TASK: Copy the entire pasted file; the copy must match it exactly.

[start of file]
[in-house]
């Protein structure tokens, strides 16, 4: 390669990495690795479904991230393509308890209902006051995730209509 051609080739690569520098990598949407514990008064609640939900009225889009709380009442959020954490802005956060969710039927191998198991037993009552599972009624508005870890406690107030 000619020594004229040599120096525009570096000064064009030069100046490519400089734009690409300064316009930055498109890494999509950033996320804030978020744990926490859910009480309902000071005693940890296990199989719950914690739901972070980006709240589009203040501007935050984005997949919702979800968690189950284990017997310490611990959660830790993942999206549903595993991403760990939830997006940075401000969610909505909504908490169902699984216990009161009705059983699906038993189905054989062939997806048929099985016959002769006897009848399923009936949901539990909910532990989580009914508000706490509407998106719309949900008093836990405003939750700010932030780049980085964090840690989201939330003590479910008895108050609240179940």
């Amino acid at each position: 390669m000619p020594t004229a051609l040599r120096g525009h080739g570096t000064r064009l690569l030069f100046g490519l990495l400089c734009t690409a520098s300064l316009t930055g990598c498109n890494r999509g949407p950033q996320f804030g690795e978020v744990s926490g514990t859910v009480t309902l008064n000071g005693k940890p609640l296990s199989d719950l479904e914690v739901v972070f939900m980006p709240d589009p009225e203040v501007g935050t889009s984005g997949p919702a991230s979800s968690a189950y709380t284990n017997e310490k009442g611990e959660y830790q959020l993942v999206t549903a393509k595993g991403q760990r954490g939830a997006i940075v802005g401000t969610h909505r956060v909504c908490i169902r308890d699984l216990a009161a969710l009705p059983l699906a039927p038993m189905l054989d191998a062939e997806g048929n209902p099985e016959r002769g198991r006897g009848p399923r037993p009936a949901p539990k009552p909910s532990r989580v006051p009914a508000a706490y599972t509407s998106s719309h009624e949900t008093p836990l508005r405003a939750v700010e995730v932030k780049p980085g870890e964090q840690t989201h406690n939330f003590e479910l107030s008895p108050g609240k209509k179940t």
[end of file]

[in-house]
């Protein structure tokens, strides 16, 4: 390669990495690795479904991230393509308890209902006051995730209509 051609080739690569520098990598949407514990008064609640939900009225889009709380009442959020954490802005956060969710039927191998198991037993009552599972009624508005870890406690107030 000619020594004229040599120096525009570096000064064009030069100046490519400089734009690409300064316009930055498109890494999509950033996320804030978020744990926490859910009480309902000071005693940890296990199989719950914690739901972070980006709240589009203040501007935050984005997949919702979800968690189950284990017997310490611990959660830790993942999206549903595993991403760990939830997006940075401000969610909505909504908490169902699984216990009161009705059983699906038993189905054989062939997806048929099985016959002769006897009848399923009936949901539990909910532990989580009914508000706490509407998106719309949900008093836990405003939750700010932030780049980085964090840690989201939330003590479910008895108050609240179940």
């Amino acid at each position: 390669m000619p020594t004229a051609l040599r120096g525009h080739g570096t000064r064009l690569l030069f100046g490519l990495l400089c734009t690409a520098s300064l316009t930055g990598c498109n890494r999509g949407p950033q996320f804030g690795e978020v744990s926490g514990t859910v009480t309902l008064n000071g005693k940890p609640l296990s199989d719950l479904e914690v739901v972070f939900m980006p709240d589009p009225e203040v501007g935050t889009s984005g997949p919702a991230s979800s968690a189950y709380t284990n017997e310490k009442g611990e959660y830790q959020l993942v999206t549903a393509k595993g991403q760990r954490g939830a997006i940075v802005g401000t969610h909505r956060v909504c908490i169902r308890d699984l216990a009161a969710l009705p059983l699906a039927p038993m189905l054989d191998a062939e997806g048929n209902p099985e016959r002769g198991r006897g009848p399923r037993p009936a949901p539990k009552p909910s532990r989580v006051p009914a508000a706490y599972t509407s998106s719309h009624e949900t008093p836990l508005r405003a939750v700010e995730v932030k780049p980085g870890e964090q840690t989201h406690n939330f003590e479910l107030s008895p108050g609240k209509k179940t």